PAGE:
In his brief to this Court, Bald "concede[s] the State proved the fire was intentionally set and not accidental." (Appellant's Br. at 44.) At least three witnesses saw Bald near the apartment building around the time it caught fire. (R. at 1661-65, 1149-51, 1178, 1183, 1888-91.) Bald also made incriminating comments to several people. Some of his statements, though not all, seemed to express satisfaction in the tragedy at the apartment building. (R. at 1151, 1183, 1664, 1890.)
For example, Bald showed up soon after the fire at the apartment of Jamie Brunner, an acquaintance who lived four or five blocks from Moore's complex. Bald told her about the blaze, saying "they was having a marshmallow roast." (R. at 1890-91.) When Brunner giggled at this, Bald said that it was not funny. He asked if he could stay at her place for a little while, and she agreed. She described him at trial as saying "the white people were burning in the fire," and she guessed "they were the marshmallows." (Id.) She admitted that she told the police that Bald said, "I didn't mean for nobody to get hurt," but declared that Bald "didn't say that."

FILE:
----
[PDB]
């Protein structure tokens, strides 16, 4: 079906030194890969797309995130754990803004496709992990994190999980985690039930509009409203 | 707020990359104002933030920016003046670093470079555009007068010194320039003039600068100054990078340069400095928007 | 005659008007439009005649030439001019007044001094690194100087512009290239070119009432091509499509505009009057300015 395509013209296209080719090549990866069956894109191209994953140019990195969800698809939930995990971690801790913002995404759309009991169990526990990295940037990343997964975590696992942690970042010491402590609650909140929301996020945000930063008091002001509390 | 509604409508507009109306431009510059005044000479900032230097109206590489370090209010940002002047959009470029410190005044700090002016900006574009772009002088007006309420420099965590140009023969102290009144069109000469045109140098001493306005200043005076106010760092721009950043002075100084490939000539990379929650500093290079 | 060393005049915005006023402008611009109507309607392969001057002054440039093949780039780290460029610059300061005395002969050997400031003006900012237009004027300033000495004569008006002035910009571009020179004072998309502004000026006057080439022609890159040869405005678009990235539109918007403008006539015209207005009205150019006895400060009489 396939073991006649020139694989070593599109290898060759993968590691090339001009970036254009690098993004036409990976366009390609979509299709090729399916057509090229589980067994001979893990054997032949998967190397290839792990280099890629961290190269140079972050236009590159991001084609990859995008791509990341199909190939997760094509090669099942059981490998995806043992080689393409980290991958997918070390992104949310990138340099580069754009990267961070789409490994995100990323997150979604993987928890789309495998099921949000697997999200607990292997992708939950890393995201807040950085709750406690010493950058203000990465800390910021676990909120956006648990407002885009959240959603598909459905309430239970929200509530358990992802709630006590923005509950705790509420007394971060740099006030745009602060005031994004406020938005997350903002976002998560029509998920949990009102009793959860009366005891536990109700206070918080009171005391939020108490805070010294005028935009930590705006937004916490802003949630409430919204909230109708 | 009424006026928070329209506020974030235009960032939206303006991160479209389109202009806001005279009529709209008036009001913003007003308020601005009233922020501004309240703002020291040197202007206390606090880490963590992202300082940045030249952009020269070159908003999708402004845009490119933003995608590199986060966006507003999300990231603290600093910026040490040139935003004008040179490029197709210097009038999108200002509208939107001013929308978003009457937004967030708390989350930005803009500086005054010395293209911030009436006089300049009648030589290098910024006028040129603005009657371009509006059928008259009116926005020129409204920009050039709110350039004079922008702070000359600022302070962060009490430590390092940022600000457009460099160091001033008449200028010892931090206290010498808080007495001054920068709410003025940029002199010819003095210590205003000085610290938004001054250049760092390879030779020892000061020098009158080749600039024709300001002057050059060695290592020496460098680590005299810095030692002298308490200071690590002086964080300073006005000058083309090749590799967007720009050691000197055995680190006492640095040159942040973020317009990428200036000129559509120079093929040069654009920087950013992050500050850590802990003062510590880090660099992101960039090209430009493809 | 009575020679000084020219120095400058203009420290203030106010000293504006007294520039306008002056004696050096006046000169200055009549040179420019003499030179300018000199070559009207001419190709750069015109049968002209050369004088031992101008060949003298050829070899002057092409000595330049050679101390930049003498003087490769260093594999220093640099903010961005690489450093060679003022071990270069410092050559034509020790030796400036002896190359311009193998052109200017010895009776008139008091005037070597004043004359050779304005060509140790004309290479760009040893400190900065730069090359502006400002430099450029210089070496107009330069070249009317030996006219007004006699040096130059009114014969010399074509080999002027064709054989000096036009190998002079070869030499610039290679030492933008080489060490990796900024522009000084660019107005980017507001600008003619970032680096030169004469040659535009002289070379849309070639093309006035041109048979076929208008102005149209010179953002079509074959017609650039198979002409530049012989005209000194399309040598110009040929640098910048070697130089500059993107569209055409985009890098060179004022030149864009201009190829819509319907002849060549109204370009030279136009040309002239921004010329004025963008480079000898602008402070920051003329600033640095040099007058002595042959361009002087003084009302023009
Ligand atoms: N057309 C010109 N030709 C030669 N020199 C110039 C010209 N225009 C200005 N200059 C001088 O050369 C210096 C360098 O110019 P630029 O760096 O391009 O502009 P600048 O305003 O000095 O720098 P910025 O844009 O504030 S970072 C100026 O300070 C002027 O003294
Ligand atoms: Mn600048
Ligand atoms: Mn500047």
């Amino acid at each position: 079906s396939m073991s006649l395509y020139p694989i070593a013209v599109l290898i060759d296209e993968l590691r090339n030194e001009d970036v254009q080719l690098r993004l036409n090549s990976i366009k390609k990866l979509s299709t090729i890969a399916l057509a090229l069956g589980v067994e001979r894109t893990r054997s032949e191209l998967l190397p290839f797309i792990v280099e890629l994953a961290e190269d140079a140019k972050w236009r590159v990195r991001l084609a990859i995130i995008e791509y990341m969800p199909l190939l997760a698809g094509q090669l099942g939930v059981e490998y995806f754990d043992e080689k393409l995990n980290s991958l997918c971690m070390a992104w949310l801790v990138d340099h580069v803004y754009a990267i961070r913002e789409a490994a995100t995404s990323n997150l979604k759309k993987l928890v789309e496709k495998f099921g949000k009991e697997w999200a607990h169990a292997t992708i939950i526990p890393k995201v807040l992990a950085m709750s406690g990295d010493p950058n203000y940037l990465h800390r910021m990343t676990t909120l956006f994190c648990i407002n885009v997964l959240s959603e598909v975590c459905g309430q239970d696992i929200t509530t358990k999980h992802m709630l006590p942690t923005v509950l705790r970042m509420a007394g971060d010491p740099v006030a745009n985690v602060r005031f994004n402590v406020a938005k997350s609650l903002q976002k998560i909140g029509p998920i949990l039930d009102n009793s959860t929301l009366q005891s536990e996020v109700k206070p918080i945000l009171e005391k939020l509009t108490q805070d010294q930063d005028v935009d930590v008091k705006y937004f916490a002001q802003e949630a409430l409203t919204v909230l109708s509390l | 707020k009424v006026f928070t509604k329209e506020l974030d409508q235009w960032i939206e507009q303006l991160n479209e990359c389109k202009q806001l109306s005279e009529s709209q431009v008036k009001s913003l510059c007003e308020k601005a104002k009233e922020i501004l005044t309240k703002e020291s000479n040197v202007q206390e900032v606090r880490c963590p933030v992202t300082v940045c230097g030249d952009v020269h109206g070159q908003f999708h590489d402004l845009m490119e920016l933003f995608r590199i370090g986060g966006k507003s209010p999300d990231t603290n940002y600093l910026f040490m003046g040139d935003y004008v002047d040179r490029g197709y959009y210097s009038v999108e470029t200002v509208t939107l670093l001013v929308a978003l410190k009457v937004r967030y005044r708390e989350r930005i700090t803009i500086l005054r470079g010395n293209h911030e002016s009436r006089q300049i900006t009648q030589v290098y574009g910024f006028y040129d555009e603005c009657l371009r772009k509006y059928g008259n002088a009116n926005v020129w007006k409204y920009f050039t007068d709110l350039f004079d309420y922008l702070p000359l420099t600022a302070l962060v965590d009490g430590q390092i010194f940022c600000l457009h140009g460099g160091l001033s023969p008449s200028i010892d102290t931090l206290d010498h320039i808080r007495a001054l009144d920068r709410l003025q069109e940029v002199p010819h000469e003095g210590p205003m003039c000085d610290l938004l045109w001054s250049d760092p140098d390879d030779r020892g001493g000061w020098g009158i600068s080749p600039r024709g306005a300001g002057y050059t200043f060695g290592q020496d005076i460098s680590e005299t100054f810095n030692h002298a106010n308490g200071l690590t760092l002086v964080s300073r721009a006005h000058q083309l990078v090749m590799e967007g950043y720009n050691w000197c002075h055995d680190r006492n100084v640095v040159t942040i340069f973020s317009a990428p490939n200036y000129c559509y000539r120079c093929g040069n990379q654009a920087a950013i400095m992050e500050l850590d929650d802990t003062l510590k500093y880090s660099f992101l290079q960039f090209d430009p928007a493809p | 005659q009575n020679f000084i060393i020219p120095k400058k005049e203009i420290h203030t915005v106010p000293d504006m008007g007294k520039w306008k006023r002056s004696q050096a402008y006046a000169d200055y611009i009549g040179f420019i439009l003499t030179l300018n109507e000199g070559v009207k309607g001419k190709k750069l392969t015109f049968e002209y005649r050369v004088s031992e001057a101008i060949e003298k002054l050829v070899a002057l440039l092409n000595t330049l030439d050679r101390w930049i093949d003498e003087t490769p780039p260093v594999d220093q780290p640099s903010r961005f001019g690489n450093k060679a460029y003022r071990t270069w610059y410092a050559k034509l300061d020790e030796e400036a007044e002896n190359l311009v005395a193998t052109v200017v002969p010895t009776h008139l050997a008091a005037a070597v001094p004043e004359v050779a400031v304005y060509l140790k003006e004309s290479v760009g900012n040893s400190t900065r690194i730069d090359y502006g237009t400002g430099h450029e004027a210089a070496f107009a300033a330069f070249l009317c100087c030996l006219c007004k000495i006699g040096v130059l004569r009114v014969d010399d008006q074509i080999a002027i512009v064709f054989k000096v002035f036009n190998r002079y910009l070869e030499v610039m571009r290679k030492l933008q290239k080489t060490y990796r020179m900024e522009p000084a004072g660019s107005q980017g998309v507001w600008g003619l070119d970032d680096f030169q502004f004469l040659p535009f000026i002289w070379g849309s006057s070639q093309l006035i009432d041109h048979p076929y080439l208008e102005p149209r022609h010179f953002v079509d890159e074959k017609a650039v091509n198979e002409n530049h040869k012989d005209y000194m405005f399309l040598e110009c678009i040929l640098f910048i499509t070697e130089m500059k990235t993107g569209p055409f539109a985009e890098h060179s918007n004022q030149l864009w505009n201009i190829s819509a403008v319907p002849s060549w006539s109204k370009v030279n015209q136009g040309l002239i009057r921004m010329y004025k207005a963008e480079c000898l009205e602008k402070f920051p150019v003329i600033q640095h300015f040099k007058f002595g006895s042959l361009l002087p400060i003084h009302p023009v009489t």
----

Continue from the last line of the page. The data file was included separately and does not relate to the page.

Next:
"Arson is almost always subject to proof solely by circumstantial evidence." McGowan v. State, 671 N.E.2d 1210, 1214 (Ind.Ct.App.1996) (citation omitted). Here, the circumstantial facts taken together were sufficient to support Bald's conviction as the arsonist. See id. (defendant's motive, presence at the scene, and conduct before and after the fire, combined with proof that the fire was intentional, sufficiently supported arson conviction).
We affirm the judgment of the trial court.
DICKSON, SULLIVAN, BOEHM, and RUCKER, JJ., concur.
A party may not place a witness on the stand for the sole purpose of presenting otherwise inadmissible evidence cloaked as impeachment. Griffin v. State, 754 N.E.2d 899, 904 (Ind.2001) (citation omitted). Here, however, Brunner provided other relevant testimony regarding events surrounding the fire. See Appleton v. State, 740 N.E.2d 122, 125 (Ind. 2001) (reasonable for State to call witness who observed an attack for reasons other than impeachment). Moreover, unlike the witness in Griffin who was impeached by the testimony of another witness, Brunner herself admitted making the prior statement. See Griffin, 754 N.E.2d at 903-04.